What Feline Leukemia treatment options are out there?
Feline leukemia is a deadly virus of which there are a number of different strains. There are various tests that can be carried out to determine the presence of this disease.
Even though there is no cure for this deadly virus, you can help your cat by using a feline leukemia treatment that will help ease his pain and make him more comfortable.
The drug Lymphocyte T-Cell Immune Modulator (LTCI) is given to cats in 3 doses with a second dose given 7 days after the first. The third is given 14 days after the first.
Monthly injections of this drug can be given. Blood tests must be done routinely to check lymphocyte and red blood cells.
70% of cats are able to fight the virus before any symptoms develop, and are able to live normal lives.
30% of infected cats that are not immune are persistently viremic, and may live on for months or even years. However, over 50% of these cats die within a couple of years.
The best thing you can do for your cat is to help prevent him from contracting feline leukemia.
Do this by taking your cat to the vet to get vaccinated. Though they are not 100% effective, it is still a good idea to have this done. After exposure to FeLV, a cat may develop a short lived infection, but they will rarely develop the disease.
Kittens should be vaccinated at 9 to 10 weeks of age, then again 3 to 4 weeks later. After that, vaccinate your cat yearly.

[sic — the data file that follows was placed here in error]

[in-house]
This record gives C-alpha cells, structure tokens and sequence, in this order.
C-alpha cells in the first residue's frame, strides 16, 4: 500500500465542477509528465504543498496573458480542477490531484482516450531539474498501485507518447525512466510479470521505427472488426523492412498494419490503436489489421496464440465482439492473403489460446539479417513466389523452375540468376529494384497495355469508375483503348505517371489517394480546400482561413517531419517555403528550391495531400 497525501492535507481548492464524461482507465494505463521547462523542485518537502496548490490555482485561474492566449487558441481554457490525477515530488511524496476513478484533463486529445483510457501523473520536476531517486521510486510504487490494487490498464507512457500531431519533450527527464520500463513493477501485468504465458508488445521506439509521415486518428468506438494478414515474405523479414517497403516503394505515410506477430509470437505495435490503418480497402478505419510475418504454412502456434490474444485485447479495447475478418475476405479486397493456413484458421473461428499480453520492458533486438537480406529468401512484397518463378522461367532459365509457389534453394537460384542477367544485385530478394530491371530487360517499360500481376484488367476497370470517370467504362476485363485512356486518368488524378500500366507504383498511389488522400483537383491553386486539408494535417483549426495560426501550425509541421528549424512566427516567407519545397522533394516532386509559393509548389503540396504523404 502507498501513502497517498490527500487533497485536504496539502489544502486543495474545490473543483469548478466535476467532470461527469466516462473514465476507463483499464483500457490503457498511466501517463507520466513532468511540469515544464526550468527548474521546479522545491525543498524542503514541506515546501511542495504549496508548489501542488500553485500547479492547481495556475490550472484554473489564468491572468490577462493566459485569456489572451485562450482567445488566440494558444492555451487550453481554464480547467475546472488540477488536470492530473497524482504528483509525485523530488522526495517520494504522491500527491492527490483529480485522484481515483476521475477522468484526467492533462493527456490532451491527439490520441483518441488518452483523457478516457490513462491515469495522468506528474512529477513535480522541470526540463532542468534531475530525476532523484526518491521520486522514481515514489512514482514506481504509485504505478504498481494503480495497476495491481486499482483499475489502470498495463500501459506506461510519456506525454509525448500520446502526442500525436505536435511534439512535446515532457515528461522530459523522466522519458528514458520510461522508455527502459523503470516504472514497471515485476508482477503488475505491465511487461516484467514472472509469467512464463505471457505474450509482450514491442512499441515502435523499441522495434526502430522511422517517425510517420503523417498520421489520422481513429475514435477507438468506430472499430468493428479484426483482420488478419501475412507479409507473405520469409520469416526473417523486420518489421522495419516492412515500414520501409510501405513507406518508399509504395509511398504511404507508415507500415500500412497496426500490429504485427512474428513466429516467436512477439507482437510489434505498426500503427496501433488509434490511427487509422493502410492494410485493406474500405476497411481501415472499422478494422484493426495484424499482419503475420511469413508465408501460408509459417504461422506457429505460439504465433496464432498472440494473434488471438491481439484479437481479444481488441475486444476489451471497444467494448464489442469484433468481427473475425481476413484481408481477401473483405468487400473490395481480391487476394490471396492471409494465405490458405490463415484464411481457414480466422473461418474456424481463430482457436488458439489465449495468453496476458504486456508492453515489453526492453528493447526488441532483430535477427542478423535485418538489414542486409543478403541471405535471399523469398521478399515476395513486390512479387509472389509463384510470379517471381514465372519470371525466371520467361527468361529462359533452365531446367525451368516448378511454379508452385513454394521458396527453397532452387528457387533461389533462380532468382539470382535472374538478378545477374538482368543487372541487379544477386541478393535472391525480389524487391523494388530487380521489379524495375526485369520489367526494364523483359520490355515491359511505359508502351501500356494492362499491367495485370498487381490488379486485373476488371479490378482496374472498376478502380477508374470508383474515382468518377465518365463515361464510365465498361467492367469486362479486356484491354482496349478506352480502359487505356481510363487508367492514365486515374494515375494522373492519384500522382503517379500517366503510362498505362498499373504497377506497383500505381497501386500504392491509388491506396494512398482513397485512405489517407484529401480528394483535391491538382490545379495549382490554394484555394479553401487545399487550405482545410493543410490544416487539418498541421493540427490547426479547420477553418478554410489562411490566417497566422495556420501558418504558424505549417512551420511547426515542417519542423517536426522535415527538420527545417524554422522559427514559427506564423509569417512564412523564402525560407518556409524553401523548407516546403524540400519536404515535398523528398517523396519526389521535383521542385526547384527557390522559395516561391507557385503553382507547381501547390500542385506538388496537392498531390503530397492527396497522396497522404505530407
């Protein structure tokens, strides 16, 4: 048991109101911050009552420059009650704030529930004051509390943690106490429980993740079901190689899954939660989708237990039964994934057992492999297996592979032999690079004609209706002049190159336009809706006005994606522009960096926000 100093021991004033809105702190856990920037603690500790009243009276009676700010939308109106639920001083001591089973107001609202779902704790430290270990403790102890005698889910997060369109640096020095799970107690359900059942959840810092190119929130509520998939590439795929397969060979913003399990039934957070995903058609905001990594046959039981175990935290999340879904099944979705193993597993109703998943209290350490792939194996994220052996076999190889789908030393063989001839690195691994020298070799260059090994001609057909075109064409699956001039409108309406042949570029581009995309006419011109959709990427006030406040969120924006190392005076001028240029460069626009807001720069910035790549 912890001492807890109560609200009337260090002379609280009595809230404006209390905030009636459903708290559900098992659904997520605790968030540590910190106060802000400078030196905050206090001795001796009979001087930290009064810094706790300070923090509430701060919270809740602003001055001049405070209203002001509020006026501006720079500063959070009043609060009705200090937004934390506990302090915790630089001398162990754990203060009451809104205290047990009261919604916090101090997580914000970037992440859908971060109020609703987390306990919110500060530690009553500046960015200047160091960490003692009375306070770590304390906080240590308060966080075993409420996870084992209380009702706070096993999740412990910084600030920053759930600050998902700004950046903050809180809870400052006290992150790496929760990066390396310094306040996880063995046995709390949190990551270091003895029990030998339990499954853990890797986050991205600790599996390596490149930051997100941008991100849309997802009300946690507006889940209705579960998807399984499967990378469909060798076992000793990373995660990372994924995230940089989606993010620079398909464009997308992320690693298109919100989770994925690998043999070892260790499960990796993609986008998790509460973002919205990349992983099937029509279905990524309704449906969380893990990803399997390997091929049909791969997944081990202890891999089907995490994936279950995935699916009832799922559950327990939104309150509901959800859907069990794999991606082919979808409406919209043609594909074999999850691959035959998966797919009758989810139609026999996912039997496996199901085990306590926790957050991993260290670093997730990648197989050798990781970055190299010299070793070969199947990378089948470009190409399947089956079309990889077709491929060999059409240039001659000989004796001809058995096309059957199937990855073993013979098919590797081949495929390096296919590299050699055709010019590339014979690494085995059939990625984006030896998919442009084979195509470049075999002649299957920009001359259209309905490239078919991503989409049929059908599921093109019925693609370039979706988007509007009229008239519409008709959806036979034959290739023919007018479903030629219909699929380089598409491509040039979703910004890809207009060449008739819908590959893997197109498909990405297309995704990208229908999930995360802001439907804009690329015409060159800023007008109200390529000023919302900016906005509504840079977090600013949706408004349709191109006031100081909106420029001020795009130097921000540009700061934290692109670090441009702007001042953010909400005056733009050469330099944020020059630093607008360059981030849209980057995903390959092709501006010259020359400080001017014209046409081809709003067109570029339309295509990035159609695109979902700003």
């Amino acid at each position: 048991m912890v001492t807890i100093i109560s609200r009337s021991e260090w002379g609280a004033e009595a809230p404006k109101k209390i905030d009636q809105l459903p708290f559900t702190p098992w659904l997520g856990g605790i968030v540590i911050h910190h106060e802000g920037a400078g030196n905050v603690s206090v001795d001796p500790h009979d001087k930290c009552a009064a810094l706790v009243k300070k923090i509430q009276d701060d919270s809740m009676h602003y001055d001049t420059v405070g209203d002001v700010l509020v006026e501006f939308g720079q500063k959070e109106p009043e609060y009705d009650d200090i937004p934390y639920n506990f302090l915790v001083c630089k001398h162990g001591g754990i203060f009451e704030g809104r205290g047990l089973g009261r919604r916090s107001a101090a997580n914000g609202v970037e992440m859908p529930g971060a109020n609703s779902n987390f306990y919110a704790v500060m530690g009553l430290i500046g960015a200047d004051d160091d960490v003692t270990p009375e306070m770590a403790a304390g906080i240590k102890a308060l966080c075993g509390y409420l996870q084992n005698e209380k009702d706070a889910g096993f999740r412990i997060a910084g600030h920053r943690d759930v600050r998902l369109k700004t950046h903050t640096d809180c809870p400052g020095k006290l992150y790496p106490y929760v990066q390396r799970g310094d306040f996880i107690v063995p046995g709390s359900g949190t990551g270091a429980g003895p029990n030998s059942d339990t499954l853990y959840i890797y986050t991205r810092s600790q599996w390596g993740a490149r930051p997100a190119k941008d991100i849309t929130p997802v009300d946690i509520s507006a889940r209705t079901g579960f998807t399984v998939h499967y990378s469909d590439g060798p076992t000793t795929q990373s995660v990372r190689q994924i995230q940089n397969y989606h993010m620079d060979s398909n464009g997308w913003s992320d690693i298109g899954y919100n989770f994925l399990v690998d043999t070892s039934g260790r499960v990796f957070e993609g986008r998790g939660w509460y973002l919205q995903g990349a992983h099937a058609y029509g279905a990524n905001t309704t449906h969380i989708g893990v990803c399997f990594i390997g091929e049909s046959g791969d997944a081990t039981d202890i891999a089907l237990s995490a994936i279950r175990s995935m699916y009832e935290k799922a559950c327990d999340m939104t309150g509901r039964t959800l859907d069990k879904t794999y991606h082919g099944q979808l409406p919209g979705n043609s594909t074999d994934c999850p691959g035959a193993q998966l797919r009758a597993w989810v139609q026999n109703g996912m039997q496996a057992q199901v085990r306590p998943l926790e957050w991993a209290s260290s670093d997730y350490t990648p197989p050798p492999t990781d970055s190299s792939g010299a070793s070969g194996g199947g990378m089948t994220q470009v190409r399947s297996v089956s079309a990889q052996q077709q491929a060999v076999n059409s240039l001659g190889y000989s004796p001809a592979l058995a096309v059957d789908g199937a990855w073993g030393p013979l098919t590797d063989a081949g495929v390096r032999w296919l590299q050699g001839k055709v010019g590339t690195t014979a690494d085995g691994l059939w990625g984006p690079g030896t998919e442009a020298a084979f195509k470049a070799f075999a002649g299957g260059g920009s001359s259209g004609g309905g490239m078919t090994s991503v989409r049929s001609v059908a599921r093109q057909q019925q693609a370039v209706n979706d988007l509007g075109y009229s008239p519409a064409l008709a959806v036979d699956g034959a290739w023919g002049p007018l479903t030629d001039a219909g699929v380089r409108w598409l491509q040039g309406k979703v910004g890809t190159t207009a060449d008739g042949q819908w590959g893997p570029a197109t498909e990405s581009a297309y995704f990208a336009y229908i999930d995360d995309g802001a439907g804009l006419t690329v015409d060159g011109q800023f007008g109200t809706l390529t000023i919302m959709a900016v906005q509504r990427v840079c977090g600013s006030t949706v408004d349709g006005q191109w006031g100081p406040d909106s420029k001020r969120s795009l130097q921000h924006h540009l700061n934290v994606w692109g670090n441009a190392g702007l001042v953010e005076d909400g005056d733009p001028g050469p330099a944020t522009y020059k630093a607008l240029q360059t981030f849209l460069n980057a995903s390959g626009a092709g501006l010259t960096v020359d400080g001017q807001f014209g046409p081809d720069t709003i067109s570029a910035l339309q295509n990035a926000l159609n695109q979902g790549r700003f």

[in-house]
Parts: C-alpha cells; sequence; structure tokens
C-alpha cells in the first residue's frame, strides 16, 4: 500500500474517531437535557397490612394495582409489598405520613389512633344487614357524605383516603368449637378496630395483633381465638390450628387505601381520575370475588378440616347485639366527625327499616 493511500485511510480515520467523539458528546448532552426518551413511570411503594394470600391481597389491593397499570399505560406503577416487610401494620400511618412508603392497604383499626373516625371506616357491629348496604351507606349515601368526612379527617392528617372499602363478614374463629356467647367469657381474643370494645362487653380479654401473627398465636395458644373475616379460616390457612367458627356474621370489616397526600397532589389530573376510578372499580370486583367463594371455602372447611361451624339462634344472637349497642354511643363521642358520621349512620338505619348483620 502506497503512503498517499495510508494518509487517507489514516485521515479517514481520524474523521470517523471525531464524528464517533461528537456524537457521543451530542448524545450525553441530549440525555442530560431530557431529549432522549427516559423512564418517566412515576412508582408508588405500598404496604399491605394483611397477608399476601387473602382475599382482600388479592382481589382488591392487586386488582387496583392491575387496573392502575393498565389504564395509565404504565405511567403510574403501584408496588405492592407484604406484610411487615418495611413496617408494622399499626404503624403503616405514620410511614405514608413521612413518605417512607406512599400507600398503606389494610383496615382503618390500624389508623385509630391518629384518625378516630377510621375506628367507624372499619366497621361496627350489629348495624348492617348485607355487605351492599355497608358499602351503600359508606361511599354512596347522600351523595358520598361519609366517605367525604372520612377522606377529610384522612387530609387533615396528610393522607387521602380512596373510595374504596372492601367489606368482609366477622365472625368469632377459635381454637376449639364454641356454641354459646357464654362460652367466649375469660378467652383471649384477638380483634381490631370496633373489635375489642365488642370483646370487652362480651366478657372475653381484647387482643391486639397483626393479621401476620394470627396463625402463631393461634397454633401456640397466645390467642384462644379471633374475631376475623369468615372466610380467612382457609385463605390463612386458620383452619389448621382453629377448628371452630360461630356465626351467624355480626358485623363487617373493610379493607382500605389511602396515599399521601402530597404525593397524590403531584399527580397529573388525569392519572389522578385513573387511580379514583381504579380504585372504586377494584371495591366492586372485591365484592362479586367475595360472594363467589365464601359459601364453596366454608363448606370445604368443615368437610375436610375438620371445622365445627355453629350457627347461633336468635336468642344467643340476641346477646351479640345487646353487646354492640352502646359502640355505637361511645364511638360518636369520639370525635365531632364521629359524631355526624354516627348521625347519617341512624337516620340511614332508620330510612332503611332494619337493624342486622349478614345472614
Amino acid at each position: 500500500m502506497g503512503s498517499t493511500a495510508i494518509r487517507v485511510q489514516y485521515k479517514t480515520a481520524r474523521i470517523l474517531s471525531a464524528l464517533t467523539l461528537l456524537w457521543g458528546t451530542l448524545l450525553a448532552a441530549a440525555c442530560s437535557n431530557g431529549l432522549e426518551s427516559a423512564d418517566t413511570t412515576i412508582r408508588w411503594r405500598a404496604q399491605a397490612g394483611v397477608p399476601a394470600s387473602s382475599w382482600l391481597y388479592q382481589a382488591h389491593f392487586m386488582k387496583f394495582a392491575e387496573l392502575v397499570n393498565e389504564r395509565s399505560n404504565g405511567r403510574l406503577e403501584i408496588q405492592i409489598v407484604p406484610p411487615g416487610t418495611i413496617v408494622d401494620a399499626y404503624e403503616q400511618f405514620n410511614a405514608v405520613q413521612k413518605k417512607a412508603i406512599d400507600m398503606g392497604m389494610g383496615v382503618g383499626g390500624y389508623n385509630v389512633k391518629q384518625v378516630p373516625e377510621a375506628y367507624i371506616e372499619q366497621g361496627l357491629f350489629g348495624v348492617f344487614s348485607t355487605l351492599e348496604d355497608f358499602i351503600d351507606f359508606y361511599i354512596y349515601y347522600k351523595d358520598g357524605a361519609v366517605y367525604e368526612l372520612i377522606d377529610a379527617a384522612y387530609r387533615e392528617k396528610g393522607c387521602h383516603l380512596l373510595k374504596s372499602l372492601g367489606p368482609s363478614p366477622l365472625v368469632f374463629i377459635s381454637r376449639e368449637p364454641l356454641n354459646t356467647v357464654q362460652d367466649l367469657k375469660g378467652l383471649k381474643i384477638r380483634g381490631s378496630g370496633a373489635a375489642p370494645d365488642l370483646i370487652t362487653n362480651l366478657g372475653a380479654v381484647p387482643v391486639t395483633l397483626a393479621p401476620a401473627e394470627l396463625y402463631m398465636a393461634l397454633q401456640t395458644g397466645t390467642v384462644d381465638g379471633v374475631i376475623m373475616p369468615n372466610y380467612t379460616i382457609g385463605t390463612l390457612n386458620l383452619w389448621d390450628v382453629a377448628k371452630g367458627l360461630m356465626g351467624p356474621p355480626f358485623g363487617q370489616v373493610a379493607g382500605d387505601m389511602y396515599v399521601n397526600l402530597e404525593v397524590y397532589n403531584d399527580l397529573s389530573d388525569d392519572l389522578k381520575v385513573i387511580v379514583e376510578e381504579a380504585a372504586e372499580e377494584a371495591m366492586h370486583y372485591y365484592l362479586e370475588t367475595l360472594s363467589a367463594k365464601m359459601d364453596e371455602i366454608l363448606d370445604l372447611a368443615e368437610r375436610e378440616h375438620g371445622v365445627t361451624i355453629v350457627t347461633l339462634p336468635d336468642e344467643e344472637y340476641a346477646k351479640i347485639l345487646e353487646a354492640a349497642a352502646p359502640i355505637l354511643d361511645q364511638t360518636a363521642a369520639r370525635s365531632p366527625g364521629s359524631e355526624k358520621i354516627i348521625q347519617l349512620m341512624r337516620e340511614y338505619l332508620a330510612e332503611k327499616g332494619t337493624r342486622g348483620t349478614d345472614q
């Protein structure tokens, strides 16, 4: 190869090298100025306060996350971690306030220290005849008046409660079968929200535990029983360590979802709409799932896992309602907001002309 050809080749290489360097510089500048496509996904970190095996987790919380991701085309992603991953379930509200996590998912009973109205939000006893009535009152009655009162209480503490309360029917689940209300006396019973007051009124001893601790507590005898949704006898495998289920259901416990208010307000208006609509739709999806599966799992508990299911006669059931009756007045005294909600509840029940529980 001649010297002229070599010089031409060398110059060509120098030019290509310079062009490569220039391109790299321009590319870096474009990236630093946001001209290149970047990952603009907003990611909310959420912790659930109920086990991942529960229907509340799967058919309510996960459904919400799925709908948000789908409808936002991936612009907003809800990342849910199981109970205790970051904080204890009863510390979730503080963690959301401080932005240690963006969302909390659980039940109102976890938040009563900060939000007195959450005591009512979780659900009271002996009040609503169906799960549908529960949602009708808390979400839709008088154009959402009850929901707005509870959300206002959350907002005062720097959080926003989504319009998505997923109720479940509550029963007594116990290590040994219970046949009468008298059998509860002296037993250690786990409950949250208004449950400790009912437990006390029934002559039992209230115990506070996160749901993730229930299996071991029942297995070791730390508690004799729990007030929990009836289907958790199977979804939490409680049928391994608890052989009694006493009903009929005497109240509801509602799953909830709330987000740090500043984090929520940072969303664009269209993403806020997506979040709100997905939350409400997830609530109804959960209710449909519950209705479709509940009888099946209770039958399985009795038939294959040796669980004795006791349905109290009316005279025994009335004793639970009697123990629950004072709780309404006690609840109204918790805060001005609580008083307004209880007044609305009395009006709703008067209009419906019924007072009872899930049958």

If you happen to have a cat that has become infected, be sure to keep him isolated from other cats and keep him inside.
If you have had a cat that has died from FeLV, it is important to thoroughly clean and disinfect all of his items, including bedding, food bowls, litter trays etc, before you bring another cat into the house.
A crucial thing to remember is to keep up with regular dental care in FeLV positive cats: Make sure you clean their teeth and mouth properly. Infected cats are more likely to develop periodontal disease which can lead to more problems.
If your cat's gums start to bleed, bacteria can enter the bloodstream and spread throughout the body. This could damage the kidneys, heart, liver and lungs. As part of the feline leukemia treatment make sure you keep on top of your cat's dental hygiene.
-- Feline Leukemia Treatment --
We're a thriving community on Facebook, too. Click the Like button below to follow along, then pop on over and say hi.
If this feels like your kind of place, why not bookmark us and visit us again? We'd love to see you. Links to new or updated pages are always included in What's New?
Or, to make sure you never miss out on anything, use the form below to sign up for our newsletter.
Our monthly stroll through items of interest, news and stories, photos, tips, and our cats of the Month.
Don't worry — your e-mail address is totally secure.
I promise to use it only to send you Siamese Cats.